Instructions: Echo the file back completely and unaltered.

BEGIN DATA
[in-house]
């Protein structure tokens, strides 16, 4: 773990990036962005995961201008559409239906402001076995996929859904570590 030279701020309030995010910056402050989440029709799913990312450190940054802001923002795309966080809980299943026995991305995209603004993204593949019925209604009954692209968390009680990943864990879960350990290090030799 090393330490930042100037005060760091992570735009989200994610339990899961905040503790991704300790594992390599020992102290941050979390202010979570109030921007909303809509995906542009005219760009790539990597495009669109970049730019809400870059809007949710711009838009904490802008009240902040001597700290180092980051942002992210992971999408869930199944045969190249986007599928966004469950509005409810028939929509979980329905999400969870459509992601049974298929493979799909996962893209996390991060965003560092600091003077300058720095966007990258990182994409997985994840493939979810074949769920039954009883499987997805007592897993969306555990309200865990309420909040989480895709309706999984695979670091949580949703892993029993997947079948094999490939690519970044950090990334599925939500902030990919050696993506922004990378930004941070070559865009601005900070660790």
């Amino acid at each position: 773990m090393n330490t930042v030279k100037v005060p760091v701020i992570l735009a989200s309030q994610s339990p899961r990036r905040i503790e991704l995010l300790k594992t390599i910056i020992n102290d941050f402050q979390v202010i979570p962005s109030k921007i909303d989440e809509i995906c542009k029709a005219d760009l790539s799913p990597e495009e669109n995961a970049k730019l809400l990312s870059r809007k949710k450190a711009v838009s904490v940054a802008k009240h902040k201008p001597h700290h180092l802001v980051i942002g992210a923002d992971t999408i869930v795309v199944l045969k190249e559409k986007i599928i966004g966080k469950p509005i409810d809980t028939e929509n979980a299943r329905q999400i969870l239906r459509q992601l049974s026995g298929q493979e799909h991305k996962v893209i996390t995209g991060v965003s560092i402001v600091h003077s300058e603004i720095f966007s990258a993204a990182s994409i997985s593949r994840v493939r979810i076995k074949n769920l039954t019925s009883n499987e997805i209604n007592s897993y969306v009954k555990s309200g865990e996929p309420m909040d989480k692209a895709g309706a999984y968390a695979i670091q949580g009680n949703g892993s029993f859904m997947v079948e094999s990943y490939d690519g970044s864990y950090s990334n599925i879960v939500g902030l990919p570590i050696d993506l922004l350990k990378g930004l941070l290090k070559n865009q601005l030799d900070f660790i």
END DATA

[in-house]
């Protein structure tokens, strides 16, 4: 773990990036962005995961201008559409239906402001076995996929859904570590 030279701020309030995010910056402050989440029709799913990312450190940054802001923002795309966080809980299943026995991305995209603004993204593949019925209604009954692209968390009680990943864990879960350990290090030799 090393330490930042100037005060760091992570735009989200994610339990899961905040503790991704300790594992390599020992102290941050979390202010979570109030921007909303809509995906542009005219760009790539990597495009669109970049730019809400870059809007949710711009838009904490802008009240902040001597700290180092980051942002992210992971999408869930199944045969190249986007599928966004469950509005409810028939929509979980329905999400969870459509992601049974298929493979799909996962893209996390991060965003560092600091003077300058720095966007990258990182994409997985994840493939979810074949769920039954009883499987997805007592897993969306555990309200865990309420909040989480895709309706999984695979670091949580949703892993029993997947079948094999490939690519970044950090990334599925939500902030990919050696993506922004990378930004941070070559865009601005900070660790």
């Amino acid at each position: 773990m090393n330490t930042v030279k100037v005060p760091v701020i992570l735009a989200s309030q994610s339990p899961r990036r905040i503790e991704l995010l300790k594992t390599i910056i020992n102290d941050f402050q979390v202010i979570p962005s109030k921007i909303d989440e809509i995906c542009k029709a005219d760009l790539s799913p990597e495009e669109n995961a970049k730019l809400l990312s870059r809007k949710k450190a711009v838009s904490v940054a802008k009240h902040k201008p001597h700290h180092l802001v980051i942002g992210a923002d992971t999408i869930v795309v199944l045969k190249e559409k986007i599928i966004g966080k469950p509005i409810d809980t028939e929509n979980a299943r329905q999400i969870l239906r459509q992601l049974s026995g298929q493979e799909h991305k996962v893209i996390t995209g991060v965003s560092i402001v600091h003077s300058e603004i720095f966007s990258a993204a990182s994409i997985s593949r994840v493939r979810i076995k074949n769920l039954t019925s009883n499987e997805i209604n007592s897993y969306v009954k555990s309200g865990e996929p309420m909040d989480k692209a895709g309706a999984y968390a695979i670091q949580g009680n949703g892993s029993f859904m997947v079948e094999s990943y490939d690519g970044s864990y950090s990334n599925i879960v939500g902030l990919p570590i050696d993506l922004l350990k990378g930004l941070l290090k070559n865009q601005l030799d900070f660790i």